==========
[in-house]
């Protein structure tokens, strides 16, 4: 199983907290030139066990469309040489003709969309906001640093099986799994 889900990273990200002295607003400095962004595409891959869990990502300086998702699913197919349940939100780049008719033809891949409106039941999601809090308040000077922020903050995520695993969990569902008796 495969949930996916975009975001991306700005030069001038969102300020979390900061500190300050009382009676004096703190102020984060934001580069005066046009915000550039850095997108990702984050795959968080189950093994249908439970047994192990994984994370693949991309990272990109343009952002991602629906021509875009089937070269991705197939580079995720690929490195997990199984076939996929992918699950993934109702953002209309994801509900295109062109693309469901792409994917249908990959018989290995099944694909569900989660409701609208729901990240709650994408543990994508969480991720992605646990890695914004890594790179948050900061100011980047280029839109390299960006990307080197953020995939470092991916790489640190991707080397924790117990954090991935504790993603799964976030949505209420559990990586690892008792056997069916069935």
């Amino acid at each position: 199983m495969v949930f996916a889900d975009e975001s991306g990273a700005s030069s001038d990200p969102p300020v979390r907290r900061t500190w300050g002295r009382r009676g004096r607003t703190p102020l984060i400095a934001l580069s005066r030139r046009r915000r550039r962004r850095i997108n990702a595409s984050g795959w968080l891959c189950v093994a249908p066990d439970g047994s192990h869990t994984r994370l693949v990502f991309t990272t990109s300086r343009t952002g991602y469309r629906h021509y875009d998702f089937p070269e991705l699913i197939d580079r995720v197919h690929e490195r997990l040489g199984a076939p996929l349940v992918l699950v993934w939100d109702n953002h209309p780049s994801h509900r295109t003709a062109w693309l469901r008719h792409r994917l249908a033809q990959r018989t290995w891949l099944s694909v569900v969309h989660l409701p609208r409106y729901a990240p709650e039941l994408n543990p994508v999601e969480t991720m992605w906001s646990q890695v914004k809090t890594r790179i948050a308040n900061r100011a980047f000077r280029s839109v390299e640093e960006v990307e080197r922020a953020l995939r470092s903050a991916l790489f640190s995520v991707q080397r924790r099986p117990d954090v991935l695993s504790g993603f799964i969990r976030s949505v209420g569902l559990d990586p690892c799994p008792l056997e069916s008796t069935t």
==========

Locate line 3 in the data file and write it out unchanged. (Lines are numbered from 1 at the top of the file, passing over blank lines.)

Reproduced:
């Amino acid at each position: 199983m495969v949930f996916a889900d975009e975001s991306g990273a700005s030069s001038d990200p969102p300020v979390r907290r900061t500190w300050g002295r009382r009676g004096r607003t703190p102020l984060i400095a934001l580069s005066r030139r046009r915000r550039r962004r850095i997108n990702a595409s984050g795959w968080l891959c189950v093994a249908p066990d439970g047994s192990h869990t994984r994370l693949v990502f991309t990272t990109s300086r343009t952002g991602y469309r629906h021509y875009d998702f089937p070269e991705l699913i197939d580079r995720v197919h690929e490195r997990l040489g199984a076939p996929l349940v992918l699950v993934w939100d109702n953002h209309p780049s994801h509900r295109t003709a062109w693309l469901r008719h792409r994917l249908a033809q990959r018989t290995w891949l099944s694909v569900v969309h989660l409701p609208r409106y729901a990240p709650e039941l994408n543990p994508v999601e969480t991720m992605w906001s646990q890695v914004k809090t890594r790179i948050a308040n900061r100011a980047f000077r280029s839109v390299e640093e960006v990307e080197r922020a953020l995939r470092s903050a991916l790489f640190s995520v991707q080397r924790r099986p117990d954090v991935l695993s504790g993603f799964i969990r976030s949505v209420g569902l559990d990586p690892c799994p008792l056997e069916s008796t069935t």